faith"ye shall be as gods"to worship of God indeed.
9. Marilynne Robinson, Home
. One of her three novels (Gilead
) set in a small village in Iowa, exploring the mysteries of sin and
10. Pope Benedict, Jesus of Nazareth.
Any of the three volumes.
We have been blessed with a holy, humble, and brilliant scholar-pope.
Monsignor Daniel B. Gallagher
is a priest of the Diocese of Gaylord assigned to the Office of Latin
Letters at the Vatican. He is a frequent contributor to the Philosophy and
series and the The Berkshire Review
and is the editor of Values in
(Rodopi Press). His
recent articles have appeared in Fellowship of Catholic Scholars
Quarterly, Josephinum Journal of Theology,
and New Oxford Review.
Jesus of Nazareth: The Infancy Narratives,
by Pope Benedict XVI. Anything
written by Joseph Ratzinger is worth reading, all the more so since he happens
to be the Vicar of Christ. This book is so different from his previous two on
the life of Jesus that he doesn’t consider it a “third volume”. It is less
academic but no less scholarly. This is a welcome change for many readers. The
book evidences more readily than the previous two Benedict’s profound and
personal relationship with Christ flowing from prayer and personal experience
as much as study. He is not afraid to confront seeming contradictions in the
sacred text with the certainty of faith, to allow professional scholarship to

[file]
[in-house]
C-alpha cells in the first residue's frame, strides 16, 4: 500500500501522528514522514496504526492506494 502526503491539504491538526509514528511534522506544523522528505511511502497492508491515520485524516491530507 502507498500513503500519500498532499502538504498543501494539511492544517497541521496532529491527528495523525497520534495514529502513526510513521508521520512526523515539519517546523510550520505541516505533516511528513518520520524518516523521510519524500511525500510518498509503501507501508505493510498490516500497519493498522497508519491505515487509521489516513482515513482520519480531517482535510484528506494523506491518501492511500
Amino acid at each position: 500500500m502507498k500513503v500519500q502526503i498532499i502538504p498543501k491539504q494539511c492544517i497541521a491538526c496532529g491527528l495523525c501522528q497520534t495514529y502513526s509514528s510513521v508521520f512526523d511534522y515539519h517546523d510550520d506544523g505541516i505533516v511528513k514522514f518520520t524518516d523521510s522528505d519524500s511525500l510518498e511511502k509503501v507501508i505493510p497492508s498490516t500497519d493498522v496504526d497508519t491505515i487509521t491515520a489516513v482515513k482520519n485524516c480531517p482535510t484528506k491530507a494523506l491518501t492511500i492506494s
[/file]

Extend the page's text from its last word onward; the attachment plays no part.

scrutinize passages that lend themselves to multiple interpretations, and to
relish in the similarities and differences that characterize a robust
hermeneutic of analogy. He lays bare, for example, the parallelisms that link
the apparitions of the angel to Zachariah and Mary, but he does not overlook
the differences that contrast the ambivalence of the former with the faith of
the latter. A century from now, if the Lord does not return before then, we
will look back and marvel at Benedict XVI’s extraordinary ability to unite nova
under the banner of the Alpha et Omega.
La Musica è un tutto: Etica ed estetica (Music as a Whole: Ethics and Aesthetics),
Daniel Barenboim, edited by Enrico Girardi. Speaking of the pope, his summer
entertainment at Castel Gandolfo included a concert by the West-East Divan
Orchestra conducted by Daniel Barenboim. It was Italian President Giorgio
Napolitano who introduced His Holiness to Maestro Barenboim and his orchestra
of players from Israel and Arab countries. Earlier this year the Holy Father
was treated to a performance of Beethoven’s Ninth Symphony at La Scala,
also conducted by Barenboim. These encounters have
solidified the mutual admiration of two men passionate about music and hungry
for peace. Some of the essays in Barenboim’s latest book were originally
composed in English but have yet to be collected under a single cover.
Hopefully they will be soon. Barenboim explains the similarities between
performing well as a musician and acting well as a human being. He does so with
a straightforward simplicity that eludes academic estheticians and avoids the
mushy romanticism of those who think peace is achievable through music alone.
Barenboim is convinced that if we learn to listen to music well, we will better
understand who we are, both individually and collectively. Just as counterpoint
demands a coordinated and hierarchical order, so too does a well-functioning
society. Rather than merely lament musical illiteracy, Barenboim offers reasons
and means to cure it.
How to Think Seriously About the Planet: The Case for
an Environmental Conservatism,